John Nepomucene Neumann was born in Bohemia. While in the seminary he felt a desire to help in the American missions. After coming to the United States he was ordained in New York in 1836. Entering the Congregation of the Most Holy Redeemer, he worked in establishing parishes and parish schools. In 1852 he was consecrated Bishop of Philadelphia and prescribed the Forty Hours devotion.According to the 1962 Missal of St. John XXIII the Extraordinary Form of the Roman Rite, today is the feast of St. Telesphorus, pope and martyr. According to St. Irenaeus, St. Telesphorus, who governed the Church from 126 to 136 during a period of violent persecution, suffered martyrdom for the faith. The Twelfth Day of Christmas
St. John Neumann
John Nepomucene Neumann was born on March 28, 1811, the third of six children of a stocking knitter and his wife in the village of Prachatitz in Bohemia. From his mother he acquired the spirit of piety and through her encouragement entered the Seminary at Budweis.During his seminary years, he yearned to be a foreign missionary in America. He left his native land and was ordained in June, 1836 by Bishop John Dubois in New York. He spent four years in Buffalo and the surrounding area building churches and establishing schools.In 1840, he joined the Redemptorists. Eight years later he became a United States citizen. By order of Pope Pius IX in 1852 he was consecrated fourth Bishop of Philadelphia. His mastery of eight languages proved extremely helpful in his quest for souls. He was a pioneer promoter of the Parochial School System in America.One of the highlights of Saint John Neumann's life was his participation, in Rome, in the Proclamation of the Dogma of our Blessed Mother's Immaculate Conception. Through his efforts, the Forty Hours Devotion was introduced in the Philadelphia Diocese. He founded the first church in America for Italian-speaking people. He also founded the Glen Riddle group of the Sisters of the Third Order of St. Francis.At 48 years of age, completely exhausted from all his apostolic endeavors, he collapsed in the street on January 5, 1860. He is buried beneath the altar of the lower Church in St. Peter's Church in Philadelphia.Things to Do:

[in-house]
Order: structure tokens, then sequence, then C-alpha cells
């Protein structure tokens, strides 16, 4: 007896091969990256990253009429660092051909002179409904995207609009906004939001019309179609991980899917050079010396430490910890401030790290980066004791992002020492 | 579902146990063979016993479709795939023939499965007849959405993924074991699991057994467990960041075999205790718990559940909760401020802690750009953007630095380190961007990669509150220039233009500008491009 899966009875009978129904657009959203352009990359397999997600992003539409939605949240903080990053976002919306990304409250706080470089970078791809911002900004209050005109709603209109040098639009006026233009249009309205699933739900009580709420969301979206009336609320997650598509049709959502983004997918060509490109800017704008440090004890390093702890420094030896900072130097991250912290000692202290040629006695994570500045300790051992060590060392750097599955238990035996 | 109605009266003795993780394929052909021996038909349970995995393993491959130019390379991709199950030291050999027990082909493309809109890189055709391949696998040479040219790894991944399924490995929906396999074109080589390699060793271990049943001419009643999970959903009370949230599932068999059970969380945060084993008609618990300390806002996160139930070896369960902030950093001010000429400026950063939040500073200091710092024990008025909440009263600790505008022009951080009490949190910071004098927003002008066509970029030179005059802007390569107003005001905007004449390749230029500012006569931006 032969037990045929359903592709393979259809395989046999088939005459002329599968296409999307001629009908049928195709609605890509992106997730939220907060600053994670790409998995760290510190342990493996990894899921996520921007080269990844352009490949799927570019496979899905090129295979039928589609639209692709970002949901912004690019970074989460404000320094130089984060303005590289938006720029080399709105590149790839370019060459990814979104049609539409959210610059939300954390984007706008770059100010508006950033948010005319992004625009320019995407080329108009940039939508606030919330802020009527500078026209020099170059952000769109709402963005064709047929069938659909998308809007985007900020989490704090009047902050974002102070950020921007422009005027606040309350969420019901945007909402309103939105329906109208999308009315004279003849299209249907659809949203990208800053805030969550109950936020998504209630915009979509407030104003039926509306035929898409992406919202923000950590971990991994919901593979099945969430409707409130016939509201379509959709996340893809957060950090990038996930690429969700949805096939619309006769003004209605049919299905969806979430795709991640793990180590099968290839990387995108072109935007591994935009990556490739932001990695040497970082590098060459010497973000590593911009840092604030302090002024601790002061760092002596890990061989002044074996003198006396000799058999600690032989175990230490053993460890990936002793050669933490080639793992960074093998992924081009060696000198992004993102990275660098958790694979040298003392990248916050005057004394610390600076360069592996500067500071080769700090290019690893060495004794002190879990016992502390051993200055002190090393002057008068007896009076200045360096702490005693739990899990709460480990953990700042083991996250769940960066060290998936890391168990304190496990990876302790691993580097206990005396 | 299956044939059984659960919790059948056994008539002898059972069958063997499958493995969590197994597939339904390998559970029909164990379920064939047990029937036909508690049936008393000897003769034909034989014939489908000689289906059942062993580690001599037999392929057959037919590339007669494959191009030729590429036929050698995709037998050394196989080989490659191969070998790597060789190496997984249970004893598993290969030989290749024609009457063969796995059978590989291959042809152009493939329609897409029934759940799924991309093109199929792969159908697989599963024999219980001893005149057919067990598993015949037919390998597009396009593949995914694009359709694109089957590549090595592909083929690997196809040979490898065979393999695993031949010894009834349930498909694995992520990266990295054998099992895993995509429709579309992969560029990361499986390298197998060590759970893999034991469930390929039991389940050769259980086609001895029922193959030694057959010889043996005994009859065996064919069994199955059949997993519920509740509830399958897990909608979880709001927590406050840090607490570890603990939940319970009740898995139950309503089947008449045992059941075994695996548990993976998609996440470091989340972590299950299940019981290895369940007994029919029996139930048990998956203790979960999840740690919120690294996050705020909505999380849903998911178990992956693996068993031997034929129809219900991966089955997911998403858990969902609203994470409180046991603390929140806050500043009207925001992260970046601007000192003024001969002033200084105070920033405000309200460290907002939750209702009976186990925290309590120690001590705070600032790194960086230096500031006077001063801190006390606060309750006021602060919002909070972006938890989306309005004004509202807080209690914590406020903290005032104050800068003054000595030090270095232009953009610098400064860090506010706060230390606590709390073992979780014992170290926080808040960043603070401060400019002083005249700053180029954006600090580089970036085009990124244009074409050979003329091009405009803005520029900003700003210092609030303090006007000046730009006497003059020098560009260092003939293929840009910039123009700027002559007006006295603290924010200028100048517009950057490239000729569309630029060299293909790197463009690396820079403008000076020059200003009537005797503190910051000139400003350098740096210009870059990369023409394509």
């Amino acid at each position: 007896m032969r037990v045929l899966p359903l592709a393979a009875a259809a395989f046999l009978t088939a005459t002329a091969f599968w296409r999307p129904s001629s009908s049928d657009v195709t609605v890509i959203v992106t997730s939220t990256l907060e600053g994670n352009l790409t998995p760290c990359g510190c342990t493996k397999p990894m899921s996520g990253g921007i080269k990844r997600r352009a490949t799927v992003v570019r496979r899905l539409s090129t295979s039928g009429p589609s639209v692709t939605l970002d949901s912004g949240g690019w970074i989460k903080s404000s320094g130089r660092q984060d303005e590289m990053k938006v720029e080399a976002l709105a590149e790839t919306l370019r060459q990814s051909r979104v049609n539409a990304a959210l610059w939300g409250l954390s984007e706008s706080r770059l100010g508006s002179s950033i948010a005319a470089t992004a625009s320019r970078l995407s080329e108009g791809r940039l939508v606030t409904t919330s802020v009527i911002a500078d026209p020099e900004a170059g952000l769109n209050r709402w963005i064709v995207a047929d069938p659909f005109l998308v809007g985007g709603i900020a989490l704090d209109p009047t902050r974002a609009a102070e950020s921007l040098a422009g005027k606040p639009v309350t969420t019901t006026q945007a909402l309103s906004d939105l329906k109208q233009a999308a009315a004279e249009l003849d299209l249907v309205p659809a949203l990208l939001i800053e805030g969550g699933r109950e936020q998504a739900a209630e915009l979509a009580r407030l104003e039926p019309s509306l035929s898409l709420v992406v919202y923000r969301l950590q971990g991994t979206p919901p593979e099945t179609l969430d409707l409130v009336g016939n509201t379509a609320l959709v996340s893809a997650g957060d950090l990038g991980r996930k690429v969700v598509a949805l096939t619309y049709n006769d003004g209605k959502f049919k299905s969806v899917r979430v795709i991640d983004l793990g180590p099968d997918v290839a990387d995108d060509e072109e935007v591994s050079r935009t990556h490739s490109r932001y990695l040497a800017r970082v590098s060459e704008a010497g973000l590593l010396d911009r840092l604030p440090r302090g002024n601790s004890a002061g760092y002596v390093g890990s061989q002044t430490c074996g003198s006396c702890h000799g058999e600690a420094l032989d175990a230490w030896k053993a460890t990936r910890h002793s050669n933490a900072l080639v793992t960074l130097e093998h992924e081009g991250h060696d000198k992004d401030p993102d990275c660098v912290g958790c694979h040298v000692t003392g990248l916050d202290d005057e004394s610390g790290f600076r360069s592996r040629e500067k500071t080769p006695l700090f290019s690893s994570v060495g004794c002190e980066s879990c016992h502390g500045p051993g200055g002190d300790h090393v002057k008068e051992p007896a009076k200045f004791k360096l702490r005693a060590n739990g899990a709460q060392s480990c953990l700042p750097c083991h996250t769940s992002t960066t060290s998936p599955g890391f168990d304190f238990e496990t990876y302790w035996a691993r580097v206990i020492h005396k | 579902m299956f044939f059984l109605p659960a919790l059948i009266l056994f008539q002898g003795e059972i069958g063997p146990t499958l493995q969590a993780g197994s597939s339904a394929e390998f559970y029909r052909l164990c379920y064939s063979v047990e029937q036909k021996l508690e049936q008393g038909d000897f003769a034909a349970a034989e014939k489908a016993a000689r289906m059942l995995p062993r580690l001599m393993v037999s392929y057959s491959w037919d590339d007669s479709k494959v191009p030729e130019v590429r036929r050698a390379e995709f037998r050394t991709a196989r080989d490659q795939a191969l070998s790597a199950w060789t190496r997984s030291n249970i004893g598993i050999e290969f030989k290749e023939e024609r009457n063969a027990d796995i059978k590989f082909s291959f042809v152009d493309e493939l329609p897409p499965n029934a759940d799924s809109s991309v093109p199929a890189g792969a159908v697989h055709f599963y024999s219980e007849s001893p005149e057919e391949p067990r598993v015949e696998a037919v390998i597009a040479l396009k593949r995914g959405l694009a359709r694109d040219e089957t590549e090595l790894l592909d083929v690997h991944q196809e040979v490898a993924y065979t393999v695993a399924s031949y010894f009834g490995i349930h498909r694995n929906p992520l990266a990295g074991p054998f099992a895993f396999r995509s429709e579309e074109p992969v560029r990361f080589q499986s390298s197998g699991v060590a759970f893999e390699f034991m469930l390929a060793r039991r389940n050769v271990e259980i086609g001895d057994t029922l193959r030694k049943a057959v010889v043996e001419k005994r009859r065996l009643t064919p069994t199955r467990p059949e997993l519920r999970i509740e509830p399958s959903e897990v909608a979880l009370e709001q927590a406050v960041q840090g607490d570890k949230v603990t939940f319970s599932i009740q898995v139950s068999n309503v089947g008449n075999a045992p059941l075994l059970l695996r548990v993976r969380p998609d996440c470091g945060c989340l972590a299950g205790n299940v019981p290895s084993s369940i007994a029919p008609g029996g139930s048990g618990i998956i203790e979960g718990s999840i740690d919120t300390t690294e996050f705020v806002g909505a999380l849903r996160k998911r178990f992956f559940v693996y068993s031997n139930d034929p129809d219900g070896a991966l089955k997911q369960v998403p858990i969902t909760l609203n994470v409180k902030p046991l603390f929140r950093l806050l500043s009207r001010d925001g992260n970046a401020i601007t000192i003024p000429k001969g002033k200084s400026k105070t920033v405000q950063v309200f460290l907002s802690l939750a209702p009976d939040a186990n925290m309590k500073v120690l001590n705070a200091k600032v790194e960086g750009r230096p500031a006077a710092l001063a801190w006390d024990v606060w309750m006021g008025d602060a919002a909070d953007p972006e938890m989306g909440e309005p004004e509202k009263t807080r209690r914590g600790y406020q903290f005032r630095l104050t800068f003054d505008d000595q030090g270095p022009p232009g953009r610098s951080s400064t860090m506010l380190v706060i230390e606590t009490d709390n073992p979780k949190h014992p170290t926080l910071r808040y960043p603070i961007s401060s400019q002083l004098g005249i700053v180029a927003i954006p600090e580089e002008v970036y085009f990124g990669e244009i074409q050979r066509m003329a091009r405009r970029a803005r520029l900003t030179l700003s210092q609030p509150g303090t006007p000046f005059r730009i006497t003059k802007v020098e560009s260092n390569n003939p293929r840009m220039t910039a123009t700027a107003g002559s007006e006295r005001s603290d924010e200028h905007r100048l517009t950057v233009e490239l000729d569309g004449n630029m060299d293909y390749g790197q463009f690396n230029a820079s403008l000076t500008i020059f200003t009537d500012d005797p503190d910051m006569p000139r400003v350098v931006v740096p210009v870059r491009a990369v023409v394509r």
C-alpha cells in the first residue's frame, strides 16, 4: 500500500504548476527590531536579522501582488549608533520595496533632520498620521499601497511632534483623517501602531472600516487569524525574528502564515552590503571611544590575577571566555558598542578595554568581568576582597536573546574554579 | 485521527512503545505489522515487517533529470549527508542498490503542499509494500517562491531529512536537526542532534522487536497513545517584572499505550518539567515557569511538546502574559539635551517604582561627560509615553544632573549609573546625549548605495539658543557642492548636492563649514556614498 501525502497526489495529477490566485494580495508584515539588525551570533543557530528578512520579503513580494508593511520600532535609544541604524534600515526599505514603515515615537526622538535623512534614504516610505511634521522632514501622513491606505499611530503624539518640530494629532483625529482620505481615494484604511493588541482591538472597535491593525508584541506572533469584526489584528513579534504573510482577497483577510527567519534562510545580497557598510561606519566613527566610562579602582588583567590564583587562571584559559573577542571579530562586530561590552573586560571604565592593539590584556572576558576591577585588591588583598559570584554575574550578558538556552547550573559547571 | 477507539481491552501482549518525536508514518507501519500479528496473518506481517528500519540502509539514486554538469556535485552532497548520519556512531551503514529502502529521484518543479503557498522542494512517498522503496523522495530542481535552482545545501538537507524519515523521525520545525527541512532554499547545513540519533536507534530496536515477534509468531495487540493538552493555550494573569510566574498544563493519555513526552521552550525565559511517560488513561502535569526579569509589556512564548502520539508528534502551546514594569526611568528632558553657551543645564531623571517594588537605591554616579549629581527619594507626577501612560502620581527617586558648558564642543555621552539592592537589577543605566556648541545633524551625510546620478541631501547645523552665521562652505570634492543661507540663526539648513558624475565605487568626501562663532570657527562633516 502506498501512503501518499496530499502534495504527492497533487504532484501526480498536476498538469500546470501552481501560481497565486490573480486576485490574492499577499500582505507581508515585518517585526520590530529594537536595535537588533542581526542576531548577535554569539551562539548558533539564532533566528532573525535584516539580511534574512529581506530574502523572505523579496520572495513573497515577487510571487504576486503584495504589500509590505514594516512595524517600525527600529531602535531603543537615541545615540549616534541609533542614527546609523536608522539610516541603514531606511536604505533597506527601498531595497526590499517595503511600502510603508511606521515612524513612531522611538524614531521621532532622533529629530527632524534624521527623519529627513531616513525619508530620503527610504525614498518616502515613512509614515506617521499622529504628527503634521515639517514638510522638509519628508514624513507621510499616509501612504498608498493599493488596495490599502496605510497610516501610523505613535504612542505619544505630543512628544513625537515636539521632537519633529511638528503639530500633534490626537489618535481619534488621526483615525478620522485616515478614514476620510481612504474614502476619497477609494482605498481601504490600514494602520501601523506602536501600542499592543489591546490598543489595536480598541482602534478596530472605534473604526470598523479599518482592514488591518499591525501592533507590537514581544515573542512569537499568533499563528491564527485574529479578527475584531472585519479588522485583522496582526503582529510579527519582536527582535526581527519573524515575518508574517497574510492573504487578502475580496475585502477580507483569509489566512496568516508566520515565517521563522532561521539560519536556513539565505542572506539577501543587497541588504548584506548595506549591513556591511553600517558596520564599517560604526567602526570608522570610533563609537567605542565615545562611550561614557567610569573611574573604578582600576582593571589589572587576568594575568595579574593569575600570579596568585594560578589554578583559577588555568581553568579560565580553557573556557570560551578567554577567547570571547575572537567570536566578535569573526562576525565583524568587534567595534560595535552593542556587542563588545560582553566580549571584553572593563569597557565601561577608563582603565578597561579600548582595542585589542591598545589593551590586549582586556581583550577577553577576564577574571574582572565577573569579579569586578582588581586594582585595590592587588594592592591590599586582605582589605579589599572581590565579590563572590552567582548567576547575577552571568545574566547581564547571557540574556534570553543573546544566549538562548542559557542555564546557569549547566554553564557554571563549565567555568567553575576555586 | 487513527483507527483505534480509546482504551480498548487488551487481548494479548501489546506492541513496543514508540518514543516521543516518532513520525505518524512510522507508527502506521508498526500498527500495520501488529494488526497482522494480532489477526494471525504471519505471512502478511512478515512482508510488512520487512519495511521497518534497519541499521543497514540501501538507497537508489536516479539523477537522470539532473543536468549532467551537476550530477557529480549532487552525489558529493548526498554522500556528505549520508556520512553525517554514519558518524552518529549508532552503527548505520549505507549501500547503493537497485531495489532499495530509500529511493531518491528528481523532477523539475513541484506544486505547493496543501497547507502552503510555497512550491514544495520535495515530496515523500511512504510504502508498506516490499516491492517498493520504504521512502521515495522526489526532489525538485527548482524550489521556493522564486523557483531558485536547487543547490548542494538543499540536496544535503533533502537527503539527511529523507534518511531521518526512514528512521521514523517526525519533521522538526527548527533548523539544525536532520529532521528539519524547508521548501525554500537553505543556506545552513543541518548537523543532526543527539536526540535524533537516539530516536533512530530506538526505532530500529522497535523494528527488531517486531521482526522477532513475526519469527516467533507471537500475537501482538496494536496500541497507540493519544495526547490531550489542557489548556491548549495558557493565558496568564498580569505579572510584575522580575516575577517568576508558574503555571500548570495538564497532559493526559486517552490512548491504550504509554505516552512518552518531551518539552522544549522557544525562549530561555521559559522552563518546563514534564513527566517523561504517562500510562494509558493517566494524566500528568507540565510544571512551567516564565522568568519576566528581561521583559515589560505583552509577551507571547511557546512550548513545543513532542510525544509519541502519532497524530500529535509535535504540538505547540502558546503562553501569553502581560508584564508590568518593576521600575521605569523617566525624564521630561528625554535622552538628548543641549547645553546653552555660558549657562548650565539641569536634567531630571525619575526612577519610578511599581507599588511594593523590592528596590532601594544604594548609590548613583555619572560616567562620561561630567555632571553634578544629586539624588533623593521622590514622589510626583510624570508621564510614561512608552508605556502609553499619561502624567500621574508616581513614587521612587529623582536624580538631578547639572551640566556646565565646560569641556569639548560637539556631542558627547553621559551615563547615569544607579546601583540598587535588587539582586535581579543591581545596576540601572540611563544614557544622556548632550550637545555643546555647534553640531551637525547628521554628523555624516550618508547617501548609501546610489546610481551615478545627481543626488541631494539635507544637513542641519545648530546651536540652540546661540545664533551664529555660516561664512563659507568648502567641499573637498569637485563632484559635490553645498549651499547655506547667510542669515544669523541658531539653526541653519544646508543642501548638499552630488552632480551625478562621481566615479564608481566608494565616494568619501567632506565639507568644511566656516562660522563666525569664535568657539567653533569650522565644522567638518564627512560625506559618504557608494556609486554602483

- Read more about the life of St. John Neumann here.
- If you live close to Philadelphia or are passing through visit the Shrine of St. John Neumann.
- Learn more about the Redemptorist Order.